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Format: Paperback Verified Purchase
I was very impressed by "Brothers on the Run" for several reasons.

First, it is an amazing story, and the fact that it's true makes it even more interesting.

Secondly, I was struck by the fact that Pat Simons, as the daughter of one of the two brothers on the run, was able to write a factual, even-handed history of their years staying one step ahead of the Nazi's. It would be very easy to insert your own emotions and prejudices after learning how your father and uncle were treated. Both boys were teens as they were forced to leave a loving home, not schooled in the ways of the evil world they were about to enter. The author was able to stay on the path of reporting the facts in a fictionalized manner free from her own personal feelings. She lets the facts speak for themselves - and they do, very loudly.

Thirdly, Pat has Notes at the end of her book explaining the historical significance of events portrayed in each chapter, complete with statistics. I learned many facts I didn't know about the events prior to the U.S. entering the war. This added greatly, giving a perspective to everyone's actions in the book, not just the two brothers.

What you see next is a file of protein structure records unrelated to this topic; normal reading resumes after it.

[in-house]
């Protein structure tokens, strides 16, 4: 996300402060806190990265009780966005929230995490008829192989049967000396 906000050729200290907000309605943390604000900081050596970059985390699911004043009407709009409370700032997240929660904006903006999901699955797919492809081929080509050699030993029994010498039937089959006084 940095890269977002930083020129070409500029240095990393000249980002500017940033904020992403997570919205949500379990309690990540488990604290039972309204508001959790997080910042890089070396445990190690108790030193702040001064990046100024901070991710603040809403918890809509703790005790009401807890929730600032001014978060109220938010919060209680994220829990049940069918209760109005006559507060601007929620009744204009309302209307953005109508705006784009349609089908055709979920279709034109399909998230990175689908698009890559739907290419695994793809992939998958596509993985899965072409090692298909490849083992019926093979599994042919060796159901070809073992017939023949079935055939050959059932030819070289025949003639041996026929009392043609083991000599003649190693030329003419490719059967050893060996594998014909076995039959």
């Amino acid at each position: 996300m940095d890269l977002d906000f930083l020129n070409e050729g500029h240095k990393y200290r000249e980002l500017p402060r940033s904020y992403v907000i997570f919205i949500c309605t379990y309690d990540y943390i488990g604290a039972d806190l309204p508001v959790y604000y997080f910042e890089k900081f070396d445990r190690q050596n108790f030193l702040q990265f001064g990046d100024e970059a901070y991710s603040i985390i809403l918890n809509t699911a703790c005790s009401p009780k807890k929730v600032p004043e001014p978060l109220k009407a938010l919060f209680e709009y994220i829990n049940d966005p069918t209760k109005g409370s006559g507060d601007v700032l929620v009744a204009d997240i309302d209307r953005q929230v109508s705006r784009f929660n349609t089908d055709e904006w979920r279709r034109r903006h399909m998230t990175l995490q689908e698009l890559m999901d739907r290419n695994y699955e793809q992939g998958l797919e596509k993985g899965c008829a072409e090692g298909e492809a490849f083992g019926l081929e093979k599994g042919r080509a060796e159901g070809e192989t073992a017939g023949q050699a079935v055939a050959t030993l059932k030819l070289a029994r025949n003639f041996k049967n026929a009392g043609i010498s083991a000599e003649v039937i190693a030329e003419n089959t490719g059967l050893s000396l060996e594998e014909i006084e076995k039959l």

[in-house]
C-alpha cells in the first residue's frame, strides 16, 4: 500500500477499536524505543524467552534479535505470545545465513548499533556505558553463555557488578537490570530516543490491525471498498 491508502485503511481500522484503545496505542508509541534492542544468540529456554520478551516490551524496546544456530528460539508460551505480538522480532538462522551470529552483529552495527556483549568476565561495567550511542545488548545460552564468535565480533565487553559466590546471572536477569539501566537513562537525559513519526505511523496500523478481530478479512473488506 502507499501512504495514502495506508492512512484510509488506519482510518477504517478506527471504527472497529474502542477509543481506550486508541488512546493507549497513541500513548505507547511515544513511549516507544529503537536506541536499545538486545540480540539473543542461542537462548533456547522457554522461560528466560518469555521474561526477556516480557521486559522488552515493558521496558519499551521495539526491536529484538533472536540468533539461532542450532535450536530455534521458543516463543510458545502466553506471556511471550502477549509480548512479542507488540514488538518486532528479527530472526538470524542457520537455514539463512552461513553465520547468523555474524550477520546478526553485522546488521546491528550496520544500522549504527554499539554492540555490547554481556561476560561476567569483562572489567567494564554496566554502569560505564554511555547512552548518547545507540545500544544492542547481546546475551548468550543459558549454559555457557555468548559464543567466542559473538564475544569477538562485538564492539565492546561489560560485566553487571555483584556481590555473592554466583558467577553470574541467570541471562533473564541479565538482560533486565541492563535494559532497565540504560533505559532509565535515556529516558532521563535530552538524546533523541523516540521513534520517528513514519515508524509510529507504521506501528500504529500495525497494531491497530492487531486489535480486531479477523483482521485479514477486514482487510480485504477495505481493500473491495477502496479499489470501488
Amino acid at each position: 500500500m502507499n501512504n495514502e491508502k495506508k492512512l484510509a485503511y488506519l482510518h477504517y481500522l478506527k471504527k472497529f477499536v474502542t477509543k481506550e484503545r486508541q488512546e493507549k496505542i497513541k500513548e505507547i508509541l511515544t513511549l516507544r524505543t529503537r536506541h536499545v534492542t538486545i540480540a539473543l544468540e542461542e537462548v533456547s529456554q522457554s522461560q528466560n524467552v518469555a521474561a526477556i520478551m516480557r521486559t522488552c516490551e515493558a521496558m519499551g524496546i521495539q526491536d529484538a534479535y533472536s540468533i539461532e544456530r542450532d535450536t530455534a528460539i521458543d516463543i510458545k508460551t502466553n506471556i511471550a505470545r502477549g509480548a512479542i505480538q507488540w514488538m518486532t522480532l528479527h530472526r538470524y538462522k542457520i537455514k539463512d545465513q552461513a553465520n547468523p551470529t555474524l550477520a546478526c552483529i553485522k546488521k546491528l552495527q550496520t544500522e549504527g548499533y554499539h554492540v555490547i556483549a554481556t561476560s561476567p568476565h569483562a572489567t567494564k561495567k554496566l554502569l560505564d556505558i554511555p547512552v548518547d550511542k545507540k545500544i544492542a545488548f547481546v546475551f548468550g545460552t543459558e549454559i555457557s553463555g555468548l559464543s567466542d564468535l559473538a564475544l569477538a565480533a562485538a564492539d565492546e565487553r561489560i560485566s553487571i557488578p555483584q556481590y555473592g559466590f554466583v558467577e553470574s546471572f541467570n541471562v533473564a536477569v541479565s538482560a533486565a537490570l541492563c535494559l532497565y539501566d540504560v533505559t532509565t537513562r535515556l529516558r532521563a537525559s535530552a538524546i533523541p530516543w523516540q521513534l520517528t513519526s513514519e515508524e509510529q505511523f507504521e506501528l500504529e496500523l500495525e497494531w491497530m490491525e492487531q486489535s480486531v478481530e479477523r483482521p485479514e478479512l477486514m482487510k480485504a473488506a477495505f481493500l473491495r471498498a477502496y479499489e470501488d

Lastly, it is a wonderful book on many levels; fascinating to read, enjoyable to read (since you know they survive), and so well documented describing the changing face of Europe in the '30's. Truly an outstanding book!! Beautifully crafted.
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Format: Paperback Verified Purchase
Rudolph and Gottfried deserve four stars for their story. The author did a fine job writing their stories about their escape from Germany prior to the beginning of WWII. These teenaged boys were Jewish Germany citizens when their journey began. They were men by journey's end. Hitler came to power in 1933. His intent to wipe out the Jews is well known. Through Germany, Switzerland, France and Spain, Rudolph and Gottfried stayed a step ahead of hell. They were fortunate in that resistance movements helped them escape Europe, they had family waiting for them in America, and between the two of them they had necessary talents to reach their destination. Their life along the way made for wonderful reading. Weren't they a pair?

The author's research left me disturbed. Her research was documented, but I question the veracity of the documentation. So much has been written about Hitler and his friends that it seems everybody has been in his bed at one time or another, with or without knowledge. I am not satisfied about Germany's funding of the war. Must I now believe that Henry Ford was a Hitlerite? I think that as Hitler was becoming a rising star, he was popular. What he became was unacceptable.

Thank you, Ms. Simons, for a good read.